088 – Reflective Journal Writing – Working with Clients Going through Court – Disclosing Personal Problems as a Student
In episode 88 of the Counselling Tutor Podcast, Ken Kelly and Rory Lees-Oakes offer tips on writing a reflective journal (a common requirement of counselling training courses). In ‘Practice Matters’, Rory talks about what you need to know when working with clients who are going through a court case. The episode closes with a discussion on disclosing personal problems to the group as a counselling student.
Reflective Journal Writing (starts at 1.41 mins)
Counselling courses frequently require students to write a reflective journal, as personal development (often known simply as ‘PD’) is a big part of training to be a therapist. There is often a PD-related element in the final assessment at practitioner level – for example, in the external portfolio.
Keeping a journal can be really helpful in tracking your development over time, enabling you to look back and see how you have changed over the duration of your training. Writing down your thoughts and feelings can also give you a different perspective on these.
Ken and Rory offer tips on writing a reflective journal:
- Try to apply the theory you’re learning about, using this as a framework to write about your PD.
- Clarify with your tutor whether you need to use any particular format for your journal.
- Check too whether the journal will be for your own use only, or whether you will need to submit it.
- Try not to worry about spelling, grammar, punctuation and neatness (especially if the journal is just for your eyes): the most important thing is to express yourself freely.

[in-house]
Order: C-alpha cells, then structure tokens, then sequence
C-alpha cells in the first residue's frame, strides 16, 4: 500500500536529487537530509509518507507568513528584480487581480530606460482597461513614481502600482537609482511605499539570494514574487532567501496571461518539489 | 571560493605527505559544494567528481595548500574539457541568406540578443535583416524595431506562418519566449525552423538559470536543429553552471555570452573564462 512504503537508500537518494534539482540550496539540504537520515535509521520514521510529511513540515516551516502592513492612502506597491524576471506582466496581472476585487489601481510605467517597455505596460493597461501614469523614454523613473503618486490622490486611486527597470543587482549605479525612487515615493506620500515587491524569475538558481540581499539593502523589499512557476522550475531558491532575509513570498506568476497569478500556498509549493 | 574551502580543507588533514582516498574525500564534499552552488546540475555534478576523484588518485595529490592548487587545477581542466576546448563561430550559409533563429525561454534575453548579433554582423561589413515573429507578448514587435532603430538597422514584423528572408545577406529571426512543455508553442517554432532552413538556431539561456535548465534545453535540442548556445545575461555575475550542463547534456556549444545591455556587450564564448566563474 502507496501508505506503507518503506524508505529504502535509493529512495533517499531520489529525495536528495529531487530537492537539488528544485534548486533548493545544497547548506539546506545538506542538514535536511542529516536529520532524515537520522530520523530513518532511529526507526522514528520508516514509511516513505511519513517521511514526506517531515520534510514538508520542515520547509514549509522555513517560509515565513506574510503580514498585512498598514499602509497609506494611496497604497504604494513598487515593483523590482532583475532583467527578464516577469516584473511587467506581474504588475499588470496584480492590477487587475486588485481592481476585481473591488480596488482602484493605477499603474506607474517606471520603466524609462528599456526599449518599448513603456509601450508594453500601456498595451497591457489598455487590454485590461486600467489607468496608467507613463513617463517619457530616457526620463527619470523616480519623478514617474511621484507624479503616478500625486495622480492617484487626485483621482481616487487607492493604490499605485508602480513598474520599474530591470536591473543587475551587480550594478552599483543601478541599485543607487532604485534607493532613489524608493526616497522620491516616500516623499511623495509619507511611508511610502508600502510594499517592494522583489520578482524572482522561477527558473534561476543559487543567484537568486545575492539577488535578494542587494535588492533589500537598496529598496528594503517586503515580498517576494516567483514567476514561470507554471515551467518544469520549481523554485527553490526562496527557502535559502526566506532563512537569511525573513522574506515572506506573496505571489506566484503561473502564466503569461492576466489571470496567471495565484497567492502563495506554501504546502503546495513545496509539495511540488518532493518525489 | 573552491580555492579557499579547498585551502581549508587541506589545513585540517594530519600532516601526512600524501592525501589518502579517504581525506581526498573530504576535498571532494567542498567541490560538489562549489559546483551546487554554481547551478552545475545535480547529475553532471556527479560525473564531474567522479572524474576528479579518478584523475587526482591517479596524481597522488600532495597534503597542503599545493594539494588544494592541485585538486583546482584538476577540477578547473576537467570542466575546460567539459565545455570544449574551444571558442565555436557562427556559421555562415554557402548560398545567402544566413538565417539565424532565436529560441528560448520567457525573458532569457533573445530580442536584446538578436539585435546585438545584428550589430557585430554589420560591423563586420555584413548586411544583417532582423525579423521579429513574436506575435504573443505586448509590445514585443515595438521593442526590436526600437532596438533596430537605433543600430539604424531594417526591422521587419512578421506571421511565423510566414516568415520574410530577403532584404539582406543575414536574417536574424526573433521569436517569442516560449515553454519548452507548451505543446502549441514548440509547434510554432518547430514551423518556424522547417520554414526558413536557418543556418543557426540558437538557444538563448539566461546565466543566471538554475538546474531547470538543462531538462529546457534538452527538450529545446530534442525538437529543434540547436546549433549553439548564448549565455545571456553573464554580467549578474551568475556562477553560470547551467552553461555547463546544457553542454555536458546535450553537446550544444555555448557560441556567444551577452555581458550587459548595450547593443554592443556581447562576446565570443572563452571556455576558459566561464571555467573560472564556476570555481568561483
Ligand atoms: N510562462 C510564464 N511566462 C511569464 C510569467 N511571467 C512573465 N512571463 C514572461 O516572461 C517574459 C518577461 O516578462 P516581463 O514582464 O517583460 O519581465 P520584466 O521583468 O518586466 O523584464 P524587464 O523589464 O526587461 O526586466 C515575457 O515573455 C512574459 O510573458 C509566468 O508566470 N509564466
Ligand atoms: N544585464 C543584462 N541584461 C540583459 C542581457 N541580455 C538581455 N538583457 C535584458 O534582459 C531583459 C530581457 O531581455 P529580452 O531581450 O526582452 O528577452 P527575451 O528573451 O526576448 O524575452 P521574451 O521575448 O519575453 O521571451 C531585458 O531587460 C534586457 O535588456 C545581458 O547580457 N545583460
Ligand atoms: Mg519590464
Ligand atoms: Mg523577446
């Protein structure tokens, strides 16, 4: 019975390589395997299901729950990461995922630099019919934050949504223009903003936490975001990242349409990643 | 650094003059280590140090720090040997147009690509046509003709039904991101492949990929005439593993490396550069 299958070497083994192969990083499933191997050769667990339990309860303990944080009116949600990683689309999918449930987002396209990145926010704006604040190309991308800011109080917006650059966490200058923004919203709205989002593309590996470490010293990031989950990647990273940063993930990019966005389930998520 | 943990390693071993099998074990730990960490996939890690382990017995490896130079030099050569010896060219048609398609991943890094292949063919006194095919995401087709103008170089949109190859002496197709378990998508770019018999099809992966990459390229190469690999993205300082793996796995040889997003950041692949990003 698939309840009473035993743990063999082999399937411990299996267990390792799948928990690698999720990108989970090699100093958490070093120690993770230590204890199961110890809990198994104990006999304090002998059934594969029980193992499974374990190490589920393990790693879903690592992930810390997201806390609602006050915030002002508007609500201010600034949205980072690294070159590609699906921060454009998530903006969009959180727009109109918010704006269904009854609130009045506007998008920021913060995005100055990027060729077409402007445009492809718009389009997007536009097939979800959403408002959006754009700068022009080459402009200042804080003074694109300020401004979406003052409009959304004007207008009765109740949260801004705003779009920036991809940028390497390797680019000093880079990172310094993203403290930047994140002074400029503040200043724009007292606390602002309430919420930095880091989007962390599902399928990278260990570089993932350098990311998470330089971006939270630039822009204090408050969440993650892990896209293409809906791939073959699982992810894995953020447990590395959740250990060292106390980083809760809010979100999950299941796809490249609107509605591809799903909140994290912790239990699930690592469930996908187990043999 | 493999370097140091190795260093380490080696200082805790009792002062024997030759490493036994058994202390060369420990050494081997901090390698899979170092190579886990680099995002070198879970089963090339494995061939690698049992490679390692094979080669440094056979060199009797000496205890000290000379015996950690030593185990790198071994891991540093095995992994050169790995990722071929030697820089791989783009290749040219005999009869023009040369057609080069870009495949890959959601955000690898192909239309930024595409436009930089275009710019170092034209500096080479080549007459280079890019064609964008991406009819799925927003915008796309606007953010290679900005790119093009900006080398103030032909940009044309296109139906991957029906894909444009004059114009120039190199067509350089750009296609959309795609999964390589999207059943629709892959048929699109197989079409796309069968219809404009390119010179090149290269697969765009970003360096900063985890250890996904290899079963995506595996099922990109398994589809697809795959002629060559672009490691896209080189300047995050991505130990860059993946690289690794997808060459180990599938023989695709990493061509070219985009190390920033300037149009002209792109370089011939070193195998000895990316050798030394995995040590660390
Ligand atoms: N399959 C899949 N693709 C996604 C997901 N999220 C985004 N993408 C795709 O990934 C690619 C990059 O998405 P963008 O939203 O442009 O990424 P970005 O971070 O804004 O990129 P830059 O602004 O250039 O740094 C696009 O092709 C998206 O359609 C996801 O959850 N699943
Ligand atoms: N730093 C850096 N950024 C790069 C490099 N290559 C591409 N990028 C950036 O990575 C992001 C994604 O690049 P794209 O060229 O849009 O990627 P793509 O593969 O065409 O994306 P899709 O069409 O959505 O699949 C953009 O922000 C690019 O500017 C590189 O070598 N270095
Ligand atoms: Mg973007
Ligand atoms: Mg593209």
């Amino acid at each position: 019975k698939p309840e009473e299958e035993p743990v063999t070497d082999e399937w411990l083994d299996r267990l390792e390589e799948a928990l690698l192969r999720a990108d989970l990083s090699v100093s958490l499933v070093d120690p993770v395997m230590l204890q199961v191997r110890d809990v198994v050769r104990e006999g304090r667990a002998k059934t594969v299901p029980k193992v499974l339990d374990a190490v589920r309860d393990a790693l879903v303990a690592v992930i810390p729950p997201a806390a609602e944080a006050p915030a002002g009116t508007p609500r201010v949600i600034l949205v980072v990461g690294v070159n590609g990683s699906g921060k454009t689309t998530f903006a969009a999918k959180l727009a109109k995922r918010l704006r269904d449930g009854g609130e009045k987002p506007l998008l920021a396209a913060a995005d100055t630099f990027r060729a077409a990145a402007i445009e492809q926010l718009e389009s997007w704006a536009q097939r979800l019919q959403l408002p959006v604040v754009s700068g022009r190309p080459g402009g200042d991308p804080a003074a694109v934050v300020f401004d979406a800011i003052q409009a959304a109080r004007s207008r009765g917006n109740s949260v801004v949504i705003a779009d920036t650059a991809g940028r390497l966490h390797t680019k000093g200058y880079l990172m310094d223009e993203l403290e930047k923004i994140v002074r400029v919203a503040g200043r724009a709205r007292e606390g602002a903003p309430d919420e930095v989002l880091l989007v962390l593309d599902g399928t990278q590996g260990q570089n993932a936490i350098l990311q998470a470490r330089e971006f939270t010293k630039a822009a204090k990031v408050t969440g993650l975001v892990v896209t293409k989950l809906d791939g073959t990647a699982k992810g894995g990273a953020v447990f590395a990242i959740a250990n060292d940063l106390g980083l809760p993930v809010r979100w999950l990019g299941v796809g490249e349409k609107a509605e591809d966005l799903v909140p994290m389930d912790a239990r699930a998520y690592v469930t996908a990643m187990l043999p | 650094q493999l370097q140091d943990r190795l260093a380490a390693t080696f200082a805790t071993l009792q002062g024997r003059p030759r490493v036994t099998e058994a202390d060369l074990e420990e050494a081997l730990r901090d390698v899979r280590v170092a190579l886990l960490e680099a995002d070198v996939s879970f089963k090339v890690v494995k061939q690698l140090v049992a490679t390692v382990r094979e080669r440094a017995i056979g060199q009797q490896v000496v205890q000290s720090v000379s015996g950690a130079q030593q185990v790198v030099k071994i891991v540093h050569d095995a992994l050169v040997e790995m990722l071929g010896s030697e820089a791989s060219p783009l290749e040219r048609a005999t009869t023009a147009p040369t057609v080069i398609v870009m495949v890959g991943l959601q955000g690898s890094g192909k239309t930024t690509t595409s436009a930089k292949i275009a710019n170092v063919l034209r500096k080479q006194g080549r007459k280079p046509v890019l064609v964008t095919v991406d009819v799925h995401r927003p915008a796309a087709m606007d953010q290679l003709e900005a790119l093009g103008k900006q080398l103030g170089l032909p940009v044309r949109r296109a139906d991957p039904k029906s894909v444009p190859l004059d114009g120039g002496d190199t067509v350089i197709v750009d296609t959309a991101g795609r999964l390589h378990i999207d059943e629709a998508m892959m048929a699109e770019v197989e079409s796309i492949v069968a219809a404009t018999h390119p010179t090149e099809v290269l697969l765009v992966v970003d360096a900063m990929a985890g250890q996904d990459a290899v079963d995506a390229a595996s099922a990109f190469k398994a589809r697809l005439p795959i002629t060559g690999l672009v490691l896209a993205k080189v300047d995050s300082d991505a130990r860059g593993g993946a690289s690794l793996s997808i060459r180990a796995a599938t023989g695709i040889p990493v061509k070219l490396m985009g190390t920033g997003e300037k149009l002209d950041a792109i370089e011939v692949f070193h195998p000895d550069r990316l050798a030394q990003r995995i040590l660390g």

- If writing is really hard work for you despite this, try asking your tutor whether you could use a different medium (e.g. audio or video recording).
- If you write about any of your work with clients, respect their confidentiality.
- Make sure that you store your journal securely – both now and in the future.
How do you go about protecting your reflective journal? Do let us know via the Counselling Tutor Facebook group.
Working with Clients Going through Court (starts at 12.06 mins)
With an increase in the reporting of rape and sexual abuse, many clients may be going through court cases while coming for counselling. Based on his own experience of working as a counsellor, Rory offer his insights into working with clients in this situation, looking in particular at:
- what you need to think about as a counsellor
- who you need to contact
- how to recontract to work with feelings rather than the case itself
- who can access your client notes and how
- how to use supervision to support your practice.
Rory reminds us of his adage: hope for the best; plan for the worst! He has detailed his advice on working with clients going through a court case in a handout, which can be downloaded here and is also available in the Handouts Vault and Counselling Study Resource (CSR).
Disclosing Personal Problems as a Student (starts at 25.09 mins)
Counselling training by nature requires students to look at themselves and their own lives: as mentioned earlier in the podcast, PD is a big part of such courses. However, that doesn’t mean it’s easy to disclose your personal problems to a group of peers.
When you start a new course – and so probably find yourself among strangers initially – it is bound to take time to build trust. It is usual for tutors to work with each new group to draw up a group contract. This will often include agreed rules such as offering each other the core conditions at all times, and respecting the idea that what’s said in the room stays in the room.
If it feels too daunting to speak about a personal problem in front of your full training group, you could instead try doing so in your PD group (which may be smaller and self-selecting). Of course, it’s always possible to speak just to your tutor too, if you want them to be aware of something difficult that’s going on for you, or you’d like to discuss with them your reticence to speak about your personal problems in front of your peers.
The good thing about talking to others about what’s happening for you is that they can give you a more objective view, so helping support you to practise safely for both you and your clients.